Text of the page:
I would like to help the proliferation of Free software, as part of a larger effort to provide opportunities to connect, to the people of Iraq. How can we help? Would my old computer hardware help? How can I get it to you? What about my linux skills? I teach computer science/forensics at the university level and would be happy to offer training over the web.
  • by Evil Schmoo (700378) on Monday January 26, 2004 @01:21PM (#8089281) Homepage
    Is the recent growth in your user group due to an influx of homegrown Iraqi talent, or are there more foreign users (ie, contractors) coming incountry?
  • War coverage (Score:5, Interesting)

    by koh (124962) on Monday January 26, 2004 @01:22PM (#8089295) Journal
    I'm eager to ask, does he think that an increased presence of Linux in Iraqi homes during the last war would have had some impact in the way information was delivered to the outside world ?
    Would it have improved the way the major news channels "translated" the events ?
    • No more impact than an increased presence of PCs with ANY operating system.

      Not really sure what Linux specifically would have to do with the ability of everyday Iraqis to get information off of the Internet (the same Internet that Linux and Windows connects to).

      • Well, for a start, Windows costs much more ;)
        Since the first war I sincerely doubt our fellow Iraqi geek can line up the money to buy a licence.

        (Yup, some other OSes count as free too but the article was about Linux...)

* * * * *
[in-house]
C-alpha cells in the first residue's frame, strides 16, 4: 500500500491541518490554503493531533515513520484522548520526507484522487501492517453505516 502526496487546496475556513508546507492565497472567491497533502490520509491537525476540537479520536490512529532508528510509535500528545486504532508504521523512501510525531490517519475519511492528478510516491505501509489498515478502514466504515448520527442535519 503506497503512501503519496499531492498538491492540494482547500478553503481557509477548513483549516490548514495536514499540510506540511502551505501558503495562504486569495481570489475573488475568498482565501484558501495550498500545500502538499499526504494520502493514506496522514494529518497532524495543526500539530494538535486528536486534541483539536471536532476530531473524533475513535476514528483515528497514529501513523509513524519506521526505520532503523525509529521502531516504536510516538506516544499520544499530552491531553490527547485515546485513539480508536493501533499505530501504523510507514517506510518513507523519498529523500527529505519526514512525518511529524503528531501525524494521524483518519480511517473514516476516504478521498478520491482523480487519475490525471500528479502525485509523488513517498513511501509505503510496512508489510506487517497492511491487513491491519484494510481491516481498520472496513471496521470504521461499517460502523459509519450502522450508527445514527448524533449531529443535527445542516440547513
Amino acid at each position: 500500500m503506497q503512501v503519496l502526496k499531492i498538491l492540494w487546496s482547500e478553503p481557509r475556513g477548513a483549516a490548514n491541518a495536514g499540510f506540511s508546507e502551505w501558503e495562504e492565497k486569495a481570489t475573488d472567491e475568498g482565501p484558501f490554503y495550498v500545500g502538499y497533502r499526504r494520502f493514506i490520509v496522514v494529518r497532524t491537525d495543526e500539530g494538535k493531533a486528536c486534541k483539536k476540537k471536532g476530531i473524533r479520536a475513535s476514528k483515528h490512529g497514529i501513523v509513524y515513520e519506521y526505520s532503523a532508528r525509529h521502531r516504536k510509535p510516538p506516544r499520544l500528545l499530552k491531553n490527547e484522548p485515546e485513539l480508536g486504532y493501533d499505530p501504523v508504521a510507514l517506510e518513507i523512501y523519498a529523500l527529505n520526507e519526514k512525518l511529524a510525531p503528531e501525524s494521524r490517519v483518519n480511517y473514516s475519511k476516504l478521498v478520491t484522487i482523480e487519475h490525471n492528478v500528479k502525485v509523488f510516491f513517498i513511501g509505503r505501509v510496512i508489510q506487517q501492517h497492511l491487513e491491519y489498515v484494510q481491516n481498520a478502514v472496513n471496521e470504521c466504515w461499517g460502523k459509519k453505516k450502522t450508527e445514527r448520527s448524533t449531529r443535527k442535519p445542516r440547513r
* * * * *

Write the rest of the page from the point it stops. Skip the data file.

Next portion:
• Well, for a start, Windows costs much more ;)
          No, Linux costs more. Most Linux releases come on 3 or 4 CDs whereas XP comes on one. The price is about $2/CD so Linux costs more (unless they use Knoppix).

          At least in former times there was a lively blackmarket in software in Baghdad.

  • The numbers. (Score:5, Interesting)

    by Mr2cents (323101) on Monday January 26, 2004 @01:24PM (#8089315)
    Well, on question should go for the numbers: do a lot of people have computers in Iraq? Is linux well-known there? How is it welcomed compared to the competition? IIRC the internet was outlawed under Sadam, so is it becoming available rapidly?

    Of course we all know the fastest way to get network is to get a bunch of linux-geeks together.. Is the next linux beer.. erm.. thee hike going to be in Bagdad?
  • Legislative issues (Score:5, Interesting)

    by temojen (678985) on Monday January 26, 2004 @01:25PM (#8089333) Journal

    Given Iraq's clean-slate status:

    How can the international community promote the freedom to use information technology for fair and lawful purposes (ie no DRM, free use of strong cryptography)?

  • Infrastructure (Score:5, Interesting)

    by Golias (176380) on Monday January 26, 2004 @01:26PM (#8089345)